In Dusseldorf, Germany, young Paul Ritter has an important decision to make. His best friend, his teachers, and the neighbor boy all want him to join the city’s Hitler Youth group. Paul doesn’t want to. It’s 1938, and for the past few years, fifteen-year-old Paul and his parents have felt unsettled about Hitler and his political party.
Paul doesn’t want any part in a world where neighbors inform on neighbors, and teachers encourage children to inform on their parents. But he can’t avoid deciding much longer. He struggles to understand how Hitler can call the Jews less than human. After all, his family has had Jewish friends his entire life.
After Paul’s parents counsel him to join the Hitler Youth, but not pay any attention to the hate speeches, Paul reluctantly joins. His first outing involves supervising Jews—including his friend Analia—as they scrub the streets of Dusseldorf with small brushes. Paul immediately regrets his decision to join up—but he sees no way to quitting.
When he discovers a small band of resistance fighters, Paul wholeheartedly joins the Edelweiss Pirates and starts his double life as an obedient member of the Hitler Youth by day, and a defiant Edelweiss Pirate by night.
Will Paul survive the dangers he encounters, and does he have the courage to stand up for what he knows is right in a world gone mad?
What I Loved About This Book
Although the protagonist is 15, I would share this book with my younger students. The author hints at the violence against Jews and non-compliant Germans rather than describing it in detail. I love reading books that bring out facets of history I never knew about, and this book does just that. The history of WWII often leaves us wondering why no one stood up to Hitler—Under the Iron Bridge answers the question. People did stand up, although it was often too little, too late. Another cautionary tale from Second Story Press on political bullies and what happens when no one calls them out.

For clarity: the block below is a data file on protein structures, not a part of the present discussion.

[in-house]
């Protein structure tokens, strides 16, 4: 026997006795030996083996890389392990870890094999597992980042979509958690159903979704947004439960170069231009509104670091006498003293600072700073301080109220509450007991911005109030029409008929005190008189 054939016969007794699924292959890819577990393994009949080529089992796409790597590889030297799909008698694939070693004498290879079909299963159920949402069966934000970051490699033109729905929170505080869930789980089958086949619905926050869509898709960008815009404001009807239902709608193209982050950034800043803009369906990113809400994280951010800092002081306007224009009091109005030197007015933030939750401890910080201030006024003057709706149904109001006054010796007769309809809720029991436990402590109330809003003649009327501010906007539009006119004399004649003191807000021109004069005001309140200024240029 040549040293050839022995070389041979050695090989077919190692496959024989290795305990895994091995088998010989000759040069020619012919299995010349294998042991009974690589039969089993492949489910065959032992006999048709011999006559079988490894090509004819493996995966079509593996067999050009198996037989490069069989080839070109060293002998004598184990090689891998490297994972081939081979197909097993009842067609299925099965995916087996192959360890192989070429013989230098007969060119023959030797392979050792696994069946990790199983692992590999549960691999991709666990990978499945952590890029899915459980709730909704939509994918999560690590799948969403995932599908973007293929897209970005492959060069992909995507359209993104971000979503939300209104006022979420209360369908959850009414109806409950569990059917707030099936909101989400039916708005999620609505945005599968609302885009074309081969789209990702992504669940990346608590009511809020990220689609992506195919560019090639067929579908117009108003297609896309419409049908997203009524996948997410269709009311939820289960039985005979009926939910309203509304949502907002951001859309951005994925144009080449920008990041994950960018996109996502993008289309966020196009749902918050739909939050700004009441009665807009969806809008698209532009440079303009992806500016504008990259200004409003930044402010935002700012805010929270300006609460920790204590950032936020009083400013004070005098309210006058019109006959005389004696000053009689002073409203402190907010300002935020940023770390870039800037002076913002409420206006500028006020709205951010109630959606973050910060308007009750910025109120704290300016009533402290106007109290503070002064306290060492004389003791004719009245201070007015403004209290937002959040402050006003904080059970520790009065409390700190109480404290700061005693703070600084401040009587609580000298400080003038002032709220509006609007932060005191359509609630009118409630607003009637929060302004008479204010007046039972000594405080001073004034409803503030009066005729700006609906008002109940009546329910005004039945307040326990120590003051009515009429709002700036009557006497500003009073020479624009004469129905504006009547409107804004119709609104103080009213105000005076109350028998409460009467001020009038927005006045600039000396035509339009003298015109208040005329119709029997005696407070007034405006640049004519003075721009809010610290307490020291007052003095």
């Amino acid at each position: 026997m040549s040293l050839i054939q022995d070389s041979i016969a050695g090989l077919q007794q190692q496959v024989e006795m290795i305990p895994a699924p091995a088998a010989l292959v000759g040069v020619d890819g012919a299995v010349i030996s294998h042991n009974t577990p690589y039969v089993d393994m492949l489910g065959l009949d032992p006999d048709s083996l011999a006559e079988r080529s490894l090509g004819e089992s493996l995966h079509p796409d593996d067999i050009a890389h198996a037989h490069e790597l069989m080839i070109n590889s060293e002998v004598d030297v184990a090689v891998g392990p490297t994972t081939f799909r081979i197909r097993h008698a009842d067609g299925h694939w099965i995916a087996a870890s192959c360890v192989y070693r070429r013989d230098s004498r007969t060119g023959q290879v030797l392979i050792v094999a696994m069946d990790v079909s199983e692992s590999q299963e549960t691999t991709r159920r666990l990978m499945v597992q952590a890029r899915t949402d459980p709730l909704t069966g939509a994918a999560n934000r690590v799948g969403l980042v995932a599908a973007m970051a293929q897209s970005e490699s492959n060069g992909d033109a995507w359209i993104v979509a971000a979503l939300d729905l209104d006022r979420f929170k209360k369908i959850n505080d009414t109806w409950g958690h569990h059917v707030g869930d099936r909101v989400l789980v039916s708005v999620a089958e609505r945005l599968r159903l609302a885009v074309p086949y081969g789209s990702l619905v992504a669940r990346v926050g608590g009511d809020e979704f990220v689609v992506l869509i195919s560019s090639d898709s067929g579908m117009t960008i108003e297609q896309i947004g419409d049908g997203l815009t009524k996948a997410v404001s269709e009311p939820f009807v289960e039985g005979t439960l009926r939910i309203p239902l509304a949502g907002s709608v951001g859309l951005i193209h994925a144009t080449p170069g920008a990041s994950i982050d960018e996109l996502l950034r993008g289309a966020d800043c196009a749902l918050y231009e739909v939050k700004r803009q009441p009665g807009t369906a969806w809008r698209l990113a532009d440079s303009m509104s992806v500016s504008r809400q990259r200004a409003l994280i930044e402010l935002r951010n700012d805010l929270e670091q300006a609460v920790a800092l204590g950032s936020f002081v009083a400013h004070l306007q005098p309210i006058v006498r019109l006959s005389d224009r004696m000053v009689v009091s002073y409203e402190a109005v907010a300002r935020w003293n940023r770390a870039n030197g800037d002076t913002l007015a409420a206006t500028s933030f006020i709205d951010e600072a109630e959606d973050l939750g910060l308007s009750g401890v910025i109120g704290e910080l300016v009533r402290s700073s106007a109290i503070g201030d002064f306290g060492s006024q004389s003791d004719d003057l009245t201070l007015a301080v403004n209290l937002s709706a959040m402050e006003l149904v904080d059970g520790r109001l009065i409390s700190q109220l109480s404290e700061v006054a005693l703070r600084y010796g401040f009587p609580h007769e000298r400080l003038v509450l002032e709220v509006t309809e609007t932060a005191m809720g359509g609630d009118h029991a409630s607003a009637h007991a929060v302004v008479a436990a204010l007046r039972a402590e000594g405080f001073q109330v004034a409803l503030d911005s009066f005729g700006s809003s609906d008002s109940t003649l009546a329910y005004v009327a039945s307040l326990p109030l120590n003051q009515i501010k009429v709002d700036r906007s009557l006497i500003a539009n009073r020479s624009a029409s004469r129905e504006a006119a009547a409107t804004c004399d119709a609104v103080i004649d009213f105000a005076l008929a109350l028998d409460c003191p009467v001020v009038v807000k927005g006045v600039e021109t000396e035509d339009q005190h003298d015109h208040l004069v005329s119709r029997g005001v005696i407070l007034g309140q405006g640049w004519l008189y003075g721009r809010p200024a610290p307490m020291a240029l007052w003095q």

And Finally, a Book for Bird Lovers
I did not receive an advanced copy of this book from NetGalley, but when I saw a book that combined three things I love–bird watching, mystery, and middle-grade fiction–I couldn’t resist!
By M.G. Leonard, Walker Books, June 2021, pages, 8+
“Can a birdwatcher outwit an escaped convict?
“Twitch has three pet chickens, four pigeons, swallows nesting in his bedroom and a passion for birdwatching. On the first day of the summer holidays, he arrives at his secret hide to find police everywhere: a convicted robber has broken out of prison and is hiding in Aves Wood. Can Twitch use his talents for birdwatching to hunt for the dangerous prisoner and find the missing loot?” (from Amazon)
Why I Loved this Book
I didn’t just love it because the main character has a passion for watching birds. Written by a British author, the vocabulary words made me smile (and sometimes scratch my head). The twisty-turny plot kept me guessing, and Twitch’s approach to dealing with bullies kept me thinking. Ultimately, Twitch isn’t just about birding, or solving a mystery. It’s about friendship, dealing with disaster, and the power of thinking about others over self.Middle-Grade Fiction You Will Want to Read Even if You're Not in Middle School #amreading #ownvoices #birding Click To Tweet